In 2003, we restructured our service trucks at McAfee Heating and Air Conditioning Company to make them more easily accessible. First, we sat down and discussed how lean we could go on our inventory per truck. We dissected one of our trucks: took everything out, lined the parts up on the ground, and color-coded part boxes and bins using stickers according to their area of purpose. For example, all gas items were red, air conditioning parts blue, and circuit boards black.
Next, we restocked the truck with convenience in mind; the most frequently used parts were placed closest to the door, making the truck far more tech-friendly. Once we had the stock in place and everything was organized and looked tidy, we created a truck map. The map was color-coded to match the stock, then laminated and hung on a ring inside the truck.
Next, we had to test the system we’d put in place. At the time, my son Travis was eight years old, and, although he was somewhat familiar with HVAC parts, he didn’t exactly work with them every day. We asked Travis to use the truck map to find four particular parts, and we timed him on his attempt. Within sixty seconds, Travis — just a kid — came out of the back of the van with all four parts. We knew our re-organization system was a success. If an eight-year-old could do it, certainly our qualified technicians could, too!
Here are three reasons why you should take physical inventory and organize your service vans:
Do you think your company is immune to employee embezzlement and theft? Think again. According to the National Federation of Independent Business (NFIB), “Security experts say that as many as 30 percent of the average company’s employees do steal, and another 60 percent will steal if given a motive and opportunity. Some estimates indicate that more than $600 billion is stolen annually, roughly $4,500 per employee. According to the U.S. Department of Commerce about a third of all business failures each year trace back to employee theft and other employee crime.”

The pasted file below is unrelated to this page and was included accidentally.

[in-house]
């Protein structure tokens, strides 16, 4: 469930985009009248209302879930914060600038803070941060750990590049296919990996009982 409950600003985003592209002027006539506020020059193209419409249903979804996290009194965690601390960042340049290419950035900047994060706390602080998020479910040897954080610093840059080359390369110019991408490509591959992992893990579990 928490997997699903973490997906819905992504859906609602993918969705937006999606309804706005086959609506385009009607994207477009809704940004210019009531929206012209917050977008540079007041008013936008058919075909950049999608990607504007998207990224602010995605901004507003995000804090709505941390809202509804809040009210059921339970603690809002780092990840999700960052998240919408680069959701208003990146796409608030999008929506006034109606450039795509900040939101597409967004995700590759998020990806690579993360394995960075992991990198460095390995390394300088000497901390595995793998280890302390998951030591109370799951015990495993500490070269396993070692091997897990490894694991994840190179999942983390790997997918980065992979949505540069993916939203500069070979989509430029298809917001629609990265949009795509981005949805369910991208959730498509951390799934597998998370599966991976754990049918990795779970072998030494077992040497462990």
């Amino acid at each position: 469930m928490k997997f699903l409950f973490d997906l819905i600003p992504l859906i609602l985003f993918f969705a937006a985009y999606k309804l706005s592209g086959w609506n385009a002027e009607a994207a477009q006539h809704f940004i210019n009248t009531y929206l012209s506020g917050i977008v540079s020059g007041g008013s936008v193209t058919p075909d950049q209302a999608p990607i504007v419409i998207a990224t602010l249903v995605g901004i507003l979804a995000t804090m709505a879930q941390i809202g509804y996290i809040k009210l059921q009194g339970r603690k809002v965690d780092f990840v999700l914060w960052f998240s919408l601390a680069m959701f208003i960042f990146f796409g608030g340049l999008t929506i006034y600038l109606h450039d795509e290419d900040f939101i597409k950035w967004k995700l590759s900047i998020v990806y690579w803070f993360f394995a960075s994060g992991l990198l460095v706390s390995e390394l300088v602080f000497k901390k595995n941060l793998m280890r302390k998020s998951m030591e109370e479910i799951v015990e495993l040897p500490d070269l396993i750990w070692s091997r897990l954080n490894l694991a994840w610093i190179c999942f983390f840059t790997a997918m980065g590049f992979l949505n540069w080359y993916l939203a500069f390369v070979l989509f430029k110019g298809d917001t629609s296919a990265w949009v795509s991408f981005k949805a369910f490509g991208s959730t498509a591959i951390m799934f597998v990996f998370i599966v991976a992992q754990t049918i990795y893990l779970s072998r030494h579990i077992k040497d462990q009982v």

Keeping a better count on truck inventory and allowing one person to be in charge of the truck will make a big difference in accurate counts.
2. Inventory Control.
Having too much inventory can cost money and has been known to put companies out of business. Not enough inventory, on the other hand, can cause customer dissatisfaction and too many wasted trips to supply houses. Inventory control starts by measuring and knowing how much you’ve sold of a product over the past few years. For instance, if we sold fifty hot surface ignitors in October, we should have sixty-plus available the following October. A physical inventory count allows the company to correctly determine inventory quantities, identify necessary inventory adjustments, and investigate variances.
When a regular item is in stock, whether on a truck or in a company warehouse, techs can more easily do their jobs and, thus, keep customers happy. Imagine running out of paper, paper clips and staples in your office on a regular basis. How long would you allow that to happen? Hopefully, not often. The same concept applies to service and installation inventory. Techs need to have items on hand, or at least quickly retrievable, at all times so they can provide the efficient, fast customer service our customers deserve.
Without inventory management, it would be difficult for any company to maintain control and effectively and efficiently handle the needs of their customers. Remember, your customers don’t care how you do it, they just want you to have what they need available when they need it.